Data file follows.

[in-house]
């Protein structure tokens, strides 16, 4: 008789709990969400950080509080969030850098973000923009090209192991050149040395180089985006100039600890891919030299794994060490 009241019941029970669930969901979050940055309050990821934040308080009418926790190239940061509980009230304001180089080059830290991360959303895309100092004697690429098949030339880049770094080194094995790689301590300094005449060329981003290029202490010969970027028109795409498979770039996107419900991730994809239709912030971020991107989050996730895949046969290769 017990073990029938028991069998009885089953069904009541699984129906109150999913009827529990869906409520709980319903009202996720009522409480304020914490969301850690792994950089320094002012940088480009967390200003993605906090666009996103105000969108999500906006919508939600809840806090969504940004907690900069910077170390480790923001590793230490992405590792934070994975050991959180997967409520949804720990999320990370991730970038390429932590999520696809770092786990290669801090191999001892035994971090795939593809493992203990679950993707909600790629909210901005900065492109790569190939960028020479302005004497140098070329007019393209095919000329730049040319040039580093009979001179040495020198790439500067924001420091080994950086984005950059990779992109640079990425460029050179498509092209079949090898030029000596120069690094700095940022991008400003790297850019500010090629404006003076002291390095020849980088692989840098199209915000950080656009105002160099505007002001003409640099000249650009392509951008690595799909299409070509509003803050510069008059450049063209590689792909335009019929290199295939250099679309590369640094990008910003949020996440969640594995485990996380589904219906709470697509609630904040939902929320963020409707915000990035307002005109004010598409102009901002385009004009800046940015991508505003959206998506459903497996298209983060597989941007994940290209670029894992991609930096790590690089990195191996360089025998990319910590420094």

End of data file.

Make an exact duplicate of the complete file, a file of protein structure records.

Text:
[in-house]
């Protein structure tokens, strides 16, 4: 008789709990969400950080509080969030850098973000923009090209192991050149040395180089985006100039600890891919030299794994060490 009241019941029970669930969901979050940055309050990821934040308080009418926790190239940061509980009230304001180089080059830290991360959303895309100092004697690429098949030339880049770094080194094995790689301590300094005449060329981003290029202490010969970027028109795409498979770039996107419900991730994809239709912030971020991107989050996730895949046969290769 017990073990029938028991069998009885089953069904009541699984129906109150999913009827529990869906409520709980319903009202996720009522409480304020914490969301850690792994950089320094002012940088480009967390200003993605906090666009996103105000969108999500906006919508939600809840806090969504940004907690900069910077170390480790923001590793230490992405590792934070994975050991959180997967409520949804720990999320990370991730970038390429932590999520696809770092786990290669801090191999001892035994971090795939593809493992203990679950993707909600790629909210901005900065492109790569190939960028020479302005004497140098070329007019393209095919000329730049040319040039580093009979001179040495020198790439500067924001420091080994950086984005950059990779992109640079990425460029050179498509092209079949090898030029000596120069690094700095940022991008400003790297850019500010090629404006003076002291390095020849980088692989840098199209915000950080656009105002160099505007002001003409640099000249650009392509951008690595799909299409070509509003803050510069008059450049063209590689792909335009019929290199295939250099679309590369640094990008910003949020996440969640594995485990996380589904219906709470697509609630904040939902929320963020409707915000990035307002005109004010598409102009901002385009004009800046940015991508505003959206998506459903497996298209983060597989941007994940290209670029894992991609930096790590690089990195191996360089025998990319910590420094």